9. Vive S, Geijerstam JL, Kuhn HG, Kall LB. Enriched, task-specific therapy in the chronic phase after stroke. J Neurol Phys Ther. 2020;44(2):145–155.

10. Malá H, Rasmussen CP. The effect of combined therapies on recovery after acquired brain injury: systematic review of preclinical studies combining enriched environment, exercise, or task-specific training with other therapies. Restor Neurol Neurosci. 2017;35(1):25–64. doi:10.3233/RNN-160682.

via Harnessing Neuroplasticity for Functional Recovery : Journal of Neurologic Physical Therapy

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[WEB PAGE] Aerobic Exercise Aids Post-Stroke Walking, Endurance Improvements

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Stroke survivors who completed group-based aerobic exercise programs similar in design and duration to cardiac rehabilitation programs significantly improved their aerobic endurance and walking ability, according to a recent study.

The study was published in Journal of the American Heart Association, the Open Access Journal of the American Heart Association/American Stroke Association.

Stroke remains the leading cause of disability in the US, and physical therapy is often prescribed to improve physical impairments after stroke. Most current rehabilitation care following stroke has little to no focus on aerobic fitness, and when continued rehabilitation activity is suggested patients often fail to keep active without any support or guidance, according to an analysis of 19 published studies to assess the impact of aerobic exercise programs on endurance and walking ability after stroke.

“The physical therapy we currently provide to patients after a stroke focuses more on improving the ability to move and move well rather than on increasing how far and long you can move,” says Elizabeth Regan, DPT, study lead author, and PhD candidate in Exercise Science at the University of South Carolina, in a media release from the American Heart Association.

“It doesn’t matter how well you can walk if your endurance level keeps you at home.”

The study included nearly 500 adults (average ages between 54-71) who completed aerobic exercise programs similar in structure to cardiac rehabilitation. Participants attended two to three sessions per week for about three months. Of nearly two dozen different exercise groups, walking was the most common type of activity, followed by stationary cycling and then mixed mode aerobic exercise. Physical abilities were tested before and after the intervention.

Looking at results by activity type, researchers found:

  • Mixed aerobic activity provides the best result (four treatment groups) followed by walking (12 treatment groups).
  • Cycling or recumbent stepping (machine that allows stepping while in seated position) while still significant was the least effective (seven treatment groups).
  • Overall, participants significantly improved their endurance level and walking speed.
  • On average, participants walked almost half the size of a football field farther during a six-minute walking test. Participants with mild movement impairments benefited the most.

“These benefits were realized regardless of how long it had been since their stroke,” Regan comments, in the release. “Our analysis included stroke survivors across a wide range, from less than six months to greater than a year since their stroke, and the benefits were seen whether they started an aerobic exercise program one month or one year after having a stroke.”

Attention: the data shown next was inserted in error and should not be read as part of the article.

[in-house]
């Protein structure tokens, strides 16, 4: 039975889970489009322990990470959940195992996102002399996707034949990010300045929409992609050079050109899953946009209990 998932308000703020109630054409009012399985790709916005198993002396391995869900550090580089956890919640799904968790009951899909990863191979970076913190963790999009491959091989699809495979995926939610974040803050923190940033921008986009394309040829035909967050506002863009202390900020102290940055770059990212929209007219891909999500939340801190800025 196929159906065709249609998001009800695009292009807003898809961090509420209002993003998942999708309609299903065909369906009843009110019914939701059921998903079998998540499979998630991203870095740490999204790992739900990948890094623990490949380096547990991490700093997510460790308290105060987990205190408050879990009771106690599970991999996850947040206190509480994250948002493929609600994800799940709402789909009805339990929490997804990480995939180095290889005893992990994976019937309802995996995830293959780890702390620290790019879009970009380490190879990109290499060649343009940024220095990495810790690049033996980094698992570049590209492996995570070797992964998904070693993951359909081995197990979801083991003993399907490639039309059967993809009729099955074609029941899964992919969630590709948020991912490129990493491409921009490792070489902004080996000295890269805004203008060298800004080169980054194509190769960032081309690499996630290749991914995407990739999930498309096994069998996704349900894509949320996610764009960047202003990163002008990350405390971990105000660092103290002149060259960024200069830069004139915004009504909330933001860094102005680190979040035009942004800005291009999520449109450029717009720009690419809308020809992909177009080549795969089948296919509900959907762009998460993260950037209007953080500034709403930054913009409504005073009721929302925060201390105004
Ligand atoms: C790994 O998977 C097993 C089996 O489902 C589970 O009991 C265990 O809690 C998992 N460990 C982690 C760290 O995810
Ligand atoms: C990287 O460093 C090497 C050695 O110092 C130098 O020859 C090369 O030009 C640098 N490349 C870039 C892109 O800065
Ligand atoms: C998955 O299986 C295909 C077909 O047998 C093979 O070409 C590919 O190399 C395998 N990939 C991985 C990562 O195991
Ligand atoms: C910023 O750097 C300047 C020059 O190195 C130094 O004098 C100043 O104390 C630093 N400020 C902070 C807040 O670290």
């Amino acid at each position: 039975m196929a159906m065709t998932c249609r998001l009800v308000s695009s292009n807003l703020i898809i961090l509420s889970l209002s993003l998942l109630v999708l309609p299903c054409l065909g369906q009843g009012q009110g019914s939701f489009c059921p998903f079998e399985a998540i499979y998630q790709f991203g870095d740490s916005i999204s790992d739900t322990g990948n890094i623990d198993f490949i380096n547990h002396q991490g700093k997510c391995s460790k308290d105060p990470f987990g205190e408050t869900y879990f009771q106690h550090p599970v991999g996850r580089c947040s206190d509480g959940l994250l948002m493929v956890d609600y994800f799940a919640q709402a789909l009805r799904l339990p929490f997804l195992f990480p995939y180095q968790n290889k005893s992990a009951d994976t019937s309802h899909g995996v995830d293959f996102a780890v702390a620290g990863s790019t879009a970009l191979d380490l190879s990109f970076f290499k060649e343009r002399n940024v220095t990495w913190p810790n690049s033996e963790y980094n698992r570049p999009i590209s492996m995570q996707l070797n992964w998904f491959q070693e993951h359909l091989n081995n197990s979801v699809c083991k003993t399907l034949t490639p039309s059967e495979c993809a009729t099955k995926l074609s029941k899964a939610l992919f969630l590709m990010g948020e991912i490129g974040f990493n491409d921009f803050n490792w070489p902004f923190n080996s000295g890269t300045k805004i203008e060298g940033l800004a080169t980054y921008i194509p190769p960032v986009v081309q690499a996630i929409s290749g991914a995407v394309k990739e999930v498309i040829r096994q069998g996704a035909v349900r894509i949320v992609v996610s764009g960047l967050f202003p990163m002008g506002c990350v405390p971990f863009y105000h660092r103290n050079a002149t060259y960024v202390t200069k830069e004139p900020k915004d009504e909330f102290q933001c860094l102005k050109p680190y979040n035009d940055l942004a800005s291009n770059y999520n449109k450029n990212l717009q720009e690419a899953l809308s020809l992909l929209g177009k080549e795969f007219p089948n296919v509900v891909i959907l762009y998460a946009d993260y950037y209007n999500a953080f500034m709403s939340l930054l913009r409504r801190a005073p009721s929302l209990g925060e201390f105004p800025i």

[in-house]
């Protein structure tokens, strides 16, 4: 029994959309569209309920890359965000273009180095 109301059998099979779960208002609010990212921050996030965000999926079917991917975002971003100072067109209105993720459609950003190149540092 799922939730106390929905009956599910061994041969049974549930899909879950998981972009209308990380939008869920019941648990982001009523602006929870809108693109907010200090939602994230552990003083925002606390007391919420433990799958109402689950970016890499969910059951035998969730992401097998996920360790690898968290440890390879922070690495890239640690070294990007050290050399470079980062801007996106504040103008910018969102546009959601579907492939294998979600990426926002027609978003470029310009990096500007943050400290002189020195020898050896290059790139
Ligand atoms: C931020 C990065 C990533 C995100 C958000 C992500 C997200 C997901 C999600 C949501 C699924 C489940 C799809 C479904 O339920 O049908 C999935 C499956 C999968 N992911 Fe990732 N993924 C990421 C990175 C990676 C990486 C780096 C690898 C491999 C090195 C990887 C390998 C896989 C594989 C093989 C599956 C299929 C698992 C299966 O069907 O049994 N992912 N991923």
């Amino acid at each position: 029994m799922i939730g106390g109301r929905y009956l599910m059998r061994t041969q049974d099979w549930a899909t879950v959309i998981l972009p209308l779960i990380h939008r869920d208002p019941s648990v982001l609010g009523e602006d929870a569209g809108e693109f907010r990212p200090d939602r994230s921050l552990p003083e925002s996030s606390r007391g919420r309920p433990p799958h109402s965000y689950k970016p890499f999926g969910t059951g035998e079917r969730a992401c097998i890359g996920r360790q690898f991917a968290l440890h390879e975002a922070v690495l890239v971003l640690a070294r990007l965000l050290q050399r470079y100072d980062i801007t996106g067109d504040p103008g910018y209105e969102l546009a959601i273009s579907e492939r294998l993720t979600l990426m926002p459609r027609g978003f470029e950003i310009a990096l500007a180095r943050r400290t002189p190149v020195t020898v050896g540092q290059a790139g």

“Cardiac rehab programs may be a viable option for patients after a stroke who have health risks and endurance losses similar to traditional cardiac rehab participants,” states Stacy Fritz, PhD, PT, the study’s co-author and associate professor of exercise science in the Physical Therapy Program at the University of South Carolina.

“Almost every hospital has a cardiac rehab program, so it’s an existing platform that could be used for stroke survivors. Funneling patients with stroke into these existing programs may be an easy, cost-effective solution with long-term benefits.”

While this study suggests group-based aerobic exercise programs improve health and endurance in stroke survivors, no control group analysis was performed for results comparison. Limited follow-up data were available to determine whether the health benefits persisted.

[Source(s): American Heart Association, Science Daily]

 

via Aerobic Exercise Aids Post-Stroke Walking, Endurance Improvements – Rehab Managment

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[Abstract] Forced, Not Voluntary, Aerobic Exercise Enhances Motor Recovery in Persons With Chronic Stroke

Background. The recovery of motor function following stroke is largely dependent on motor learning–related neuroplasticity. It has been hypothesized that intensive aerobic exercise (AE) training as an antecedent to motor task practice may prime the central nervous system to optimize motor recovery poststroke.

Objective. The objective of this study was to determine the differential effects of forced or voluntary AE combined with upper-extremity repetitive task practice (RTP) on the recovery of motor function in adults with stroke.

Methods. A combined analysis of 2 preliminary randomized clinical trials was conducted in which participants (n = 40) were randomized into 1 of 3 groups: (1) forced exercise and RTP (FE+RTP), (2) voluntary exercise and RTP (VE+RTP), or (3) time-matched stroke-related education and RTP (Edu+RTP). Participants completed 24 training sessions over 8 weeks.